Updated 23rd June 2022

Inflammation, aging, and disease: What's food got to do with it?

It’s a biological process that we need to stay alive. Yet too much of it leads to disease and a shorter life. 

Inflammation is the immune system’s response to an outside event it thinks is dangerous. This stimulus could be an injury, like falling off your bike or an infection by a virus or bacteria. But inflammation can also be triggered by our food in the hours after we eat. 

But if this natural process is required to protect us from infections and injuries, why is inflammation usually cast in a negative light? Is there something behind this, or is the idea that inflammation is bad a lie, designed to sell magic potions with dubious evidence?

In this podcast, Jonathan speaks to two show regulars to unravel all the information about inflammation.

Dr. Sarah Berry is one of the world's leading experts on human nutrition, who has personally run over 20 randomized clinical trials looking at how humans respond to different fats.

Tim Spector is a co-founder at ZOE and one of the top 100 most cited scientists in the world.

If you want to uncover the right foods for your body, head to joinzoe.com/podcast and get 10% off your personalized nutrition program.

Transcript

[00:00:00] Jonathan Wolf: Welcome to ZOE science and nutrition, where world-leading scientists explain how their research can improve your health.

Today we discuss a biological process that we need to stay alive. Yet too much of it, leads to disease and a shorter life. Most of us have heard of it, but don't really understand what it is. When linked to food, you almost certainly have an opinion. Many of you like me, will have assumed any relationship was quack science.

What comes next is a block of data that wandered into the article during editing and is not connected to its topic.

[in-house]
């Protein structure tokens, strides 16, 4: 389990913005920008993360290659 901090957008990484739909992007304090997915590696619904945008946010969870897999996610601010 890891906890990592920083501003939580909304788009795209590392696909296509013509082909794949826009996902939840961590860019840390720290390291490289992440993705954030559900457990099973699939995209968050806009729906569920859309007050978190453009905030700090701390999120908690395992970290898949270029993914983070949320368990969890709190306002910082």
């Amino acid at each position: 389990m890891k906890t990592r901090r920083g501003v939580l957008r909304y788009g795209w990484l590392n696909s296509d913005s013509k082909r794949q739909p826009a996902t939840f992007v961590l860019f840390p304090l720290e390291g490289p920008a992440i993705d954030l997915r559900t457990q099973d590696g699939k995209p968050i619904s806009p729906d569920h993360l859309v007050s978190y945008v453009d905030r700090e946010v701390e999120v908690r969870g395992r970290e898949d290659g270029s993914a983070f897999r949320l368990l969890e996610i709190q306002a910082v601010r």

It turns out we were wrong. The process I'm describing is inflammation, which put simply, is the immune system's response to an outside event it thinks is dangerous. This stimulus could be an injury like falling off your bike or an infection by a virus or bacteria, but inflammation can also be triggered by food in the hours after we eat.

In all these cases, the immune system activates processes designed to heal the body. But if this natural process is required to protect us from infections and injuries, why is inflammation usually cast in a negative light? Is there something behind this or is the idea that inflammation is bad, simply a lie designed to sell magic potions with dubious evidence.

As it turns out if inflammation continues for long periods, it can have a severe negative impact on our health. Long-term inflammation is now linked to many major diseases from dementia to heart disease. Recent research has shown that what we eat can be an important cause of long-term inflammation. This dietary inflammation can be caused by repeated shocks from the food we eat month after month, year after year.

This long-term inflammation has severe implications for our health, increasing the risk of serious disease and potentially weight gain, and accelerated aging. In today's show, we find out how we can reduce dietary inflammation, which foods can help, and discover how our gut microbiome could play an important role.